Sean Harrington delivered some graphics about a week ago. My only real plan was to insert them into the Midnight Rambler manuscript. It’s important to keep this one moving ahead for an October promotion.
We started off by going to the farmer’s market downtown. It’s been years since we went, and they’ve kind of split it between locations. For some reason, it just wasn’t as good as past years. Old What’s Her Face still found some things to buy, like lemon cucumbers.
I kept my eye open for the breakfast burrito lady, but she was absent. Maybe she’s gone to the other location, or maybe she’s bagged it like so many others during the Covid era.
We still managed to go to lunch downtown, then swung by Whole Foods. This is another location we haven’t visited since pre-Covid.
For myself, keeping my goals small seems like a good idea. I managed to insert my silly graphics into The Midnight Rambler, and that might be it for this weekend.
I’d like to work on one of my current projects, but Sundays aren’t really good writing days. The other distraction is television. We have about four years of The Boys to catch up on, and that takes time. It’s a worthy project, and I’ll probably nudge that ahead to some degree.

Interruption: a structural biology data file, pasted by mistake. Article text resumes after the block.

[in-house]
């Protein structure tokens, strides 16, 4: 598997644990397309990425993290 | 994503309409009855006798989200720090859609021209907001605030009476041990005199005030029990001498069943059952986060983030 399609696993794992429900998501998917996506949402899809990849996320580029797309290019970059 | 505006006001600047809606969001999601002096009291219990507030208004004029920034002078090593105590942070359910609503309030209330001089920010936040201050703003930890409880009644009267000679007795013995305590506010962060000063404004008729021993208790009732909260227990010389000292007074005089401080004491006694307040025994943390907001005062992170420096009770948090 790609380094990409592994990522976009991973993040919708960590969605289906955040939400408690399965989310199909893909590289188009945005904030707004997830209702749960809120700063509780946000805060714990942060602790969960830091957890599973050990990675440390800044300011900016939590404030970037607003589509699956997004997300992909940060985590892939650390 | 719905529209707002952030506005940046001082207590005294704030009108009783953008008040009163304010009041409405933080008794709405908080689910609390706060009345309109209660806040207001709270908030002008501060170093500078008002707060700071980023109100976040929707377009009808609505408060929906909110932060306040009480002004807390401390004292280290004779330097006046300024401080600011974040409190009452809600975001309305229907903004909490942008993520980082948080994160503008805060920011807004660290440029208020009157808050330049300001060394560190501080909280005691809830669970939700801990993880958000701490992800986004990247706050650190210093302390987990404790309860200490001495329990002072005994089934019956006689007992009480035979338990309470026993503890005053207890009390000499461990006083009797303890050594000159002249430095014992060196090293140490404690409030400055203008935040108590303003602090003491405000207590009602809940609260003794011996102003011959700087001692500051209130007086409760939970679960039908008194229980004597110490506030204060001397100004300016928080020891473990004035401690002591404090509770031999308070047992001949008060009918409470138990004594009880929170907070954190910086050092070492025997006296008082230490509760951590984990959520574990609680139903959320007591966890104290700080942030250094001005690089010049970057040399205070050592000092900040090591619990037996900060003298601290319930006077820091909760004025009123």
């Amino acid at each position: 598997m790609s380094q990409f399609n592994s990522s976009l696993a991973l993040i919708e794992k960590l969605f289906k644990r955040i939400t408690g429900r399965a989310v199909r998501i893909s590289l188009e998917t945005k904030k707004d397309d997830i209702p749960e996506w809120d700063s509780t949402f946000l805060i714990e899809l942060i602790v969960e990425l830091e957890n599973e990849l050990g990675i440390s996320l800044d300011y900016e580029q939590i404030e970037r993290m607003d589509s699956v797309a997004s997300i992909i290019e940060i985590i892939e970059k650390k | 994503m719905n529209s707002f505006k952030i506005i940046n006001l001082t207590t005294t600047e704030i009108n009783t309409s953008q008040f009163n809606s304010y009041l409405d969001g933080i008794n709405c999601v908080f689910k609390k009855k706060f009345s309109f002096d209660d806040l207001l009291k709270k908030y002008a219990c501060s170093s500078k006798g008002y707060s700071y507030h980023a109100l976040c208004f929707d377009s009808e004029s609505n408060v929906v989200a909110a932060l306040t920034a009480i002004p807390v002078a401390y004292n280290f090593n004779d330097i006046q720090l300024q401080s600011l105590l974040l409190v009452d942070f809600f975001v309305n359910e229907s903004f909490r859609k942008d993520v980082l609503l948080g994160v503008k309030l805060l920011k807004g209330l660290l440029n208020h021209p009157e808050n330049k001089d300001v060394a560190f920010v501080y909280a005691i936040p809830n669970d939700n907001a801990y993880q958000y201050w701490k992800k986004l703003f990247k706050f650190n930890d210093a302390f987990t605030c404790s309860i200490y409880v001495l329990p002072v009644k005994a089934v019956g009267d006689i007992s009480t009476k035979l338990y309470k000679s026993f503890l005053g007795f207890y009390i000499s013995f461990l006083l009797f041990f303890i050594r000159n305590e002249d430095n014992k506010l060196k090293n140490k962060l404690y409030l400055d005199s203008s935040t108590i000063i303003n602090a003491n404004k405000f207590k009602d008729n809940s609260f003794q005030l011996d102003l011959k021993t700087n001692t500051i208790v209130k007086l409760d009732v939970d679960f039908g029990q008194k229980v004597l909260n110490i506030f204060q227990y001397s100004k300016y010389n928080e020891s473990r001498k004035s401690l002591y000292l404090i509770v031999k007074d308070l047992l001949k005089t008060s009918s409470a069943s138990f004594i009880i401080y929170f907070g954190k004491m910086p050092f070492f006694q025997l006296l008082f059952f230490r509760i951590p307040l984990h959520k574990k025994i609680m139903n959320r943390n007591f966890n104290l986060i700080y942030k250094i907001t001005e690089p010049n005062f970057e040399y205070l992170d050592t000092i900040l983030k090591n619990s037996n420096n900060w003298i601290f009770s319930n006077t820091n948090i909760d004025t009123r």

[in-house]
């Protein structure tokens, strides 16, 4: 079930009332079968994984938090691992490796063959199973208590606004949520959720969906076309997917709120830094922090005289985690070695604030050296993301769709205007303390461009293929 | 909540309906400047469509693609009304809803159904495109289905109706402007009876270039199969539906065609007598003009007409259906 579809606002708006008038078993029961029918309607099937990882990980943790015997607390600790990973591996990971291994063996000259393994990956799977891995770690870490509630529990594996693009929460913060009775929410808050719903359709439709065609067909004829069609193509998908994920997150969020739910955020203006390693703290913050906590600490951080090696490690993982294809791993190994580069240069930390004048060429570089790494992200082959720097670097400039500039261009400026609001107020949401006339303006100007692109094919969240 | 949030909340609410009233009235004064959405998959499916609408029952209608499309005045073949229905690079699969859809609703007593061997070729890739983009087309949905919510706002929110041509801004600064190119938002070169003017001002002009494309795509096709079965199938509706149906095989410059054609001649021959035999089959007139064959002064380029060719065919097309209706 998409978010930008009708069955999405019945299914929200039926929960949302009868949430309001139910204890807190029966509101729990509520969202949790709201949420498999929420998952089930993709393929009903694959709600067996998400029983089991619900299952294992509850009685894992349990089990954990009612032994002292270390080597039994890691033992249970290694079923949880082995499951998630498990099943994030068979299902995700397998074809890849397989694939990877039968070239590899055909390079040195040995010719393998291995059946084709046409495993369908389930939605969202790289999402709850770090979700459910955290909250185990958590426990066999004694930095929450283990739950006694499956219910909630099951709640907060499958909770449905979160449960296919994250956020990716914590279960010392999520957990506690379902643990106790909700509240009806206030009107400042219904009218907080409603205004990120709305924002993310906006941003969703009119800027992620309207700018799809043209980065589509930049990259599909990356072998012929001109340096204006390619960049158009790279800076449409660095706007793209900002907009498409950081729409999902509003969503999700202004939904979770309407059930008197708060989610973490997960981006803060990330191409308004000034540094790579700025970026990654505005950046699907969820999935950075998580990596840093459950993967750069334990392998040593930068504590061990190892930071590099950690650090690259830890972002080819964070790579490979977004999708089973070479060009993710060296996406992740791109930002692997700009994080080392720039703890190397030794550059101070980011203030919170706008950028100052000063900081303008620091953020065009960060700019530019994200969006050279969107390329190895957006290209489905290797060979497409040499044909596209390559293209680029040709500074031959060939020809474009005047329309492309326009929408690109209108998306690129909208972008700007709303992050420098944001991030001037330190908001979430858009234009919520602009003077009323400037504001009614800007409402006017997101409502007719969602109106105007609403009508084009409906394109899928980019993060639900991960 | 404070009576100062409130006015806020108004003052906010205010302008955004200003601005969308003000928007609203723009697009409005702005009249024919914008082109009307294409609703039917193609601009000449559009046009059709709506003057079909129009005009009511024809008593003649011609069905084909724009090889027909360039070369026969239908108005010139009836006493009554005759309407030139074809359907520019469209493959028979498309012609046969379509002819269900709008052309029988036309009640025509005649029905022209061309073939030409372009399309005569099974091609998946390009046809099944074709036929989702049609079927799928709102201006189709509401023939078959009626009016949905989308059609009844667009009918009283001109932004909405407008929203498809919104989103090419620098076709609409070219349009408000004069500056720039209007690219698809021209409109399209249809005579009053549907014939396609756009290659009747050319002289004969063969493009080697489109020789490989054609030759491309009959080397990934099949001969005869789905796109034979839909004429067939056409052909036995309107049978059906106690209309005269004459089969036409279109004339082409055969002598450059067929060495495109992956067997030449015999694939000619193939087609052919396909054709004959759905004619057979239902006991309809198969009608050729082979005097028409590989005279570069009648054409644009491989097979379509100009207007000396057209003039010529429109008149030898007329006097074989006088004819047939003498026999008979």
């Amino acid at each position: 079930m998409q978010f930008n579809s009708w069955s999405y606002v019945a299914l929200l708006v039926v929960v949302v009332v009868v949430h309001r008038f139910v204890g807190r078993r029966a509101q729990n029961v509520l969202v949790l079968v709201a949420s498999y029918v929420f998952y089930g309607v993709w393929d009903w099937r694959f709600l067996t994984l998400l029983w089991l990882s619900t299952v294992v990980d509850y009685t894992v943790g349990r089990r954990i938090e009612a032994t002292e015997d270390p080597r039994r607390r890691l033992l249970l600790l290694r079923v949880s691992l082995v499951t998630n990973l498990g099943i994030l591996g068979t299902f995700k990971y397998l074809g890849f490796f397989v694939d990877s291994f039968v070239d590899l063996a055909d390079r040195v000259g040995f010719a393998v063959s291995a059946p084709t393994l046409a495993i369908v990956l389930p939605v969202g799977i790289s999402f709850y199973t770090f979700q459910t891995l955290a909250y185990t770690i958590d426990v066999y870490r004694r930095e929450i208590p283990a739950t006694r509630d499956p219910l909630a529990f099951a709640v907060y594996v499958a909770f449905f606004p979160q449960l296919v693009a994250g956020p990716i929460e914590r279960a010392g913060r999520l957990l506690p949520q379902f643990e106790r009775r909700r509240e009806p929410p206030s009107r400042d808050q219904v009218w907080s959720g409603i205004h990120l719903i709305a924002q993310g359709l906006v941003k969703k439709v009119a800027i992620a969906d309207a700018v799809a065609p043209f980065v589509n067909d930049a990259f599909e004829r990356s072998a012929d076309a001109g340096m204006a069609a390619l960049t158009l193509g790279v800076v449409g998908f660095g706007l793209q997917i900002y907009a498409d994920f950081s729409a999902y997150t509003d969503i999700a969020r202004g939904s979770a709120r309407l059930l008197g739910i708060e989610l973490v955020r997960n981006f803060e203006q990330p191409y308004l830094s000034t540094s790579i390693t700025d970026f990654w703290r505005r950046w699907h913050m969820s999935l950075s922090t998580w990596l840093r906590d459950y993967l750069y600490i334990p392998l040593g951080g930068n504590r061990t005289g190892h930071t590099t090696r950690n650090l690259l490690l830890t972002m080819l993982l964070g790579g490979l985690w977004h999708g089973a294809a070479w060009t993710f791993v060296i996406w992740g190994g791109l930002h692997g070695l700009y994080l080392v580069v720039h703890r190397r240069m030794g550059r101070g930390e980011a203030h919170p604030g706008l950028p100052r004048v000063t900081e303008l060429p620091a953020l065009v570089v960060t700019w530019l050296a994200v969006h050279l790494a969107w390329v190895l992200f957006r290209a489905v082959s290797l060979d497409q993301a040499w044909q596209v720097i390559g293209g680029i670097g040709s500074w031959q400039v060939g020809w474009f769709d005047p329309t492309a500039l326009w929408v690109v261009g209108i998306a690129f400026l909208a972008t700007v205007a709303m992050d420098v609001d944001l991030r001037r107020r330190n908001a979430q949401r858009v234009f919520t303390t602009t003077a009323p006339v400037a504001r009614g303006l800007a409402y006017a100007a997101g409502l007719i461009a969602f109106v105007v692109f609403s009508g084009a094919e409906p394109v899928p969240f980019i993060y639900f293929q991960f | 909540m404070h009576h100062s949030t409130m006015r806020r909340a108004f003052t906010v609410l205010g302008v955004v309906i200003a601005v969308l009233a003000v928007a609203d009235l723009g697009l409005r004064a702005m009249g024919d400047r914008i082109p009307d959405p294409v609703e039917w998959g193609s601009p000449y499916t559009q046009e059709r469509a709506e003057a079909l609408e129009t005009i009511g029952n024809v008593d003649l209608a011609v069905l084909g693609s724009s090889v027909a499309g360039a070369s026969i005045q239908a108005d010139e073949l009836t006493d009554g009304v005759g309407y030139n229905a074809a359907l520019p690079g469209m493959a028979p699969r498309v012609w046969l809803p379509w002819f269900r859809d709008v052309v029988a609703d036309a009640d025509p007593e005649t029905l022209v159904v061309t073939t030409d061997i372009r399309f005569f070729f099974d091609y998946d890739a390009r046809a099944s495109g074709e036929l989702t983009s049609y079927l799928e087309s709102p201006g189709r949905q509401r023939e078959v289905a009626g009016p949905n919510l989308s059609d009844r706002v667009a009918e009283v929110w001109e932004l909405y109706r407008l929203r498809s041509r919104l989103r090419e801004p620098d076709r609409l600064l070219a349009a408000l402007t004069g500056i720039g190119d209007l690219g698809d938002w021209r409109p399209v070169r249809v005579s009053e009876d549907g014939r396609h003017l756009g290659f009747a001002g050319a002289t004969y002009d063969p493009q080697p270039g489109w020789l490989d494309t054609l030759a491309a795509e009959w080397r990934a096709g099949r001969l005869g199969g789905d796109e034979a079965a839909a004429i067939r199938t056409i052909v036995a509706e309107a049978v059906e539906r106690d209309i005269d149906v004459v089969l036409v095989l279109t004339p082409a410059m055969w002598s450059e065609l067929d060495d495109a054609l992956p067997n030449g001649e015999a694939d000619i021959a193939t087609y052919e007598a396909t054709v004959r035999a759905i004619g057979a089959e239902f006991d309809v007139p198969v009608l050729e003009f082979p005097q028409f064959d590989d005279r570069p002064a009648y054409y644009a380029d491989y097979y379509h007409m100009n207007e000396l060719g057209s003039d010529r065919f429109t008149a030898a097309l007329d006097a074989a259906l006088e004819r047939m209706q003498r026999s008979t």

I sent Sean back an email for two Lisa Burton posters. Honestly, her promos tend to draw more attention than my own. Something about her image seems to get clicks.
Promotion isn’t really one of my favorite gigs, but I’m toying with a new idea. After so many volumes of The Hat Series, I have a lot of old Lisa Burton posters. I could pick a time and do a Lisa-only tour for the series, recycling the posters since most have only been used one time. It isn’t hard to write as Lisa. Add a poster, maybe a 99¢ sale here and there, it could work.
Now it’s time to decide whether I read a friend’s book, read Midnight Rambler for a final pass, or just surrender to the television.
I closed my iPad, then leaned back in my lounge chair. “That’s a wrap for today, folks.”
Lisa Burton, my robot assistant picked the twin ponytails from her hair. “Back to more Cicis tomorrow?”
“You really need to get these girls some better clothes.”
“I did, but they tend to wear jumpsuits while they’re on the ship. We’re deep into the mission right now.”
Percy, the Space Chimp, perked up. “Not bad, dude. I’m finally in the shuttle and weapons are hot. I’m expecting to kick some major ass tomorrow.”
“Me, too. We’re nearly finished. You have two adventures left in this book and I should easily break eighty-thousand words.”
“Could be a lot bigger for science fiction.”
“True, but in this era people seem to like something shorter if it isn’t going to wrap in one book.”
“And we have three coming.”
“We’ll see. My first trilogy was popular until the final volume. Nobody wanted root monsters and Kung Fu after book two.”
He bolted upright on the couch. “Dude, don’t do that to me. I planned on three volumes.”